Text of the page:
I can see a combination of shorter days and longer years improving education but not just cutting time out. As a high school teacher I wouldn't like a shorter day unless they figured out a way to reduce the number of classes we have a day. I'm struggling to teach everything I need to in 50 minutes as things are.
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Old 09-13-2011, 10:09 AM
 
920 posts, read 1,470,869 times
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Originally Posted by Ivorytickler View Post
How would this improve education?

I can see a combination of shorter days and longer years improving education but not just cutting time out. As a high school teacher I wouldn't like a shorter day unless they figured out a way to reduce the number of classes we have a day. I'm struggling to teach everything I need to in 50 minutes as things are.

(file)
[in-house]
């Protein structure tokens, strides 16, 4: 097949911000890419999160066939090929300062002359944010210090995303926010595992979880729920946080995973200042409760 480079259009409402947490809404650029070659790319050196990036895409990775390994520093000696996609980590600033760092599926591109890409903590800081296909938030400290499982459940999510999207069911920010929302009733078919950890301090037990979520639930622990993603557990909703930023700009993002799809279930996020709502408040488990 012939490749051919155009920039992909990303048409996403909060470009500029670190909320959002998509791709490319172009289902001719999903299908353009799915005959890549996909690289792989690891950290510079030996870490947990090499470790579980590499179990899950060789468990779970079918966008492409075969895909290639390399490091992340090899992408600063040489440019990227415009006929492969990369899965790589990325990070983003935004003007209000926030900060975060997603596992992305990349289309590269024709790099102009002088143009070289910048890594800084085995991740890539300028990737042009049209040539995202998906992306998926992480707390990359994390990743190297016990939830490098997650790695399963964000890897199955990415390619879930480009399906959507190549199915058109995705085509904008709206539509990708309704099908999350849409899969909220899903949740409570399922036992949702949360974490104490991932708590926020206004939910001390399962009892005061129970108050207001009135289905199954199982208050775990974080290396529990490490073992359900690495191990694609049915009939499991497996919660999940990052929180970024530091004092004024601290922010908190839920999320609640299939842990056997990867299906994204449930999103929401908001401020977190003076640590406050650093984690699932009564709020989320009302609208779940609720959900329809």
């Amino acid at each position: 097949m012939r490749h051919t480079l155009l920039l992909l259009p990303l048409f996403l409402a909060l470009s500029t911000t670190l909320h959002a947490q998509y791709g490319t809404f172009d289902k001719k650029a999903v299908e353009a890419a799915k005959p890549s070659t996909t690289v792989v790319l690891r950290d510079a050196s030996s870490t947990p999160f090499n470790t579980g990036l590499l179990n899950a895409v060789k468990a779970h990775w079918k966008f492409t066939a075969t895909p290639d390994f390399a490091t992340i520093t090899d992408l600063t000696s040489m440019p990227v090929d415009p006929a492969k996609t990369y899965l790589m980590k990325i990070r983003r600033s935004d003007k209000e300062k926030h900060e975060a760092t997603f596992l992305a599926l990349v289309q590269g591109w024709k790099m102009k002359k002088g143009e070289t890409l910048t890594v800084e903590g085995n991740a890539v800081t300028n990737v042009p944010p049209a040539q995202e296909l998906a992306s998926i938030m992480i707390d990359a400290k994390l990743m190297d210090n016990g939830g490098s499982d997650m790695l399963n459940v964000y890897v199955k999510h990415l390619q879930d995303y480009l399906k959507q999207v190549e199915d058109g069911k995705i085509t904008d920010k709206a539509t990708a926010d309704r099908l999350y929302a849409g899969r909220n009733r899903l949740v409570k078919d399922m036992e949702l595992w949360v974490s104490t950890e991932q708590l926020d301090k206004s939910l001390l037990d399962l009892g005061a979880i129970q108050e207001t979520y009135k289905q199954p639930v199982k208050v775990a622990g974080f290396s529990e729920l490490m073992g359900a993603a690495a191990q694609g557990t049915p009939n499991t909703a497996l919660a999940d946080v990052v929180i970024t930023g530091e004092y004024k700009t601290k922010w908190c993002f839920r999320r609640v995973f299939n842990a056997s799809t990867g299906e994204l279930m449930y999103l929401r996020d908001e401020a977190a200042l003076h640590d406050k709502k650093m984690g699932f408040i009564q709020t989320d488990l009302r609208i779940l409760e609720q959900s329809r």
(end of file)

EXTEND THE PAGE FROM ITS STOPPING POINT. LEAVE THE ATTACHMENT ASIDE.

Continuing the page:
IMO it would improve education if you began the school day at a later hour. Much of why we have the hours that make up the school day is based on athletics. Sorry but my kids are for the most part not capable of staying awake at 8 in the morning. Many of them come from far away and have not gotten enough sleep in order to get through their day.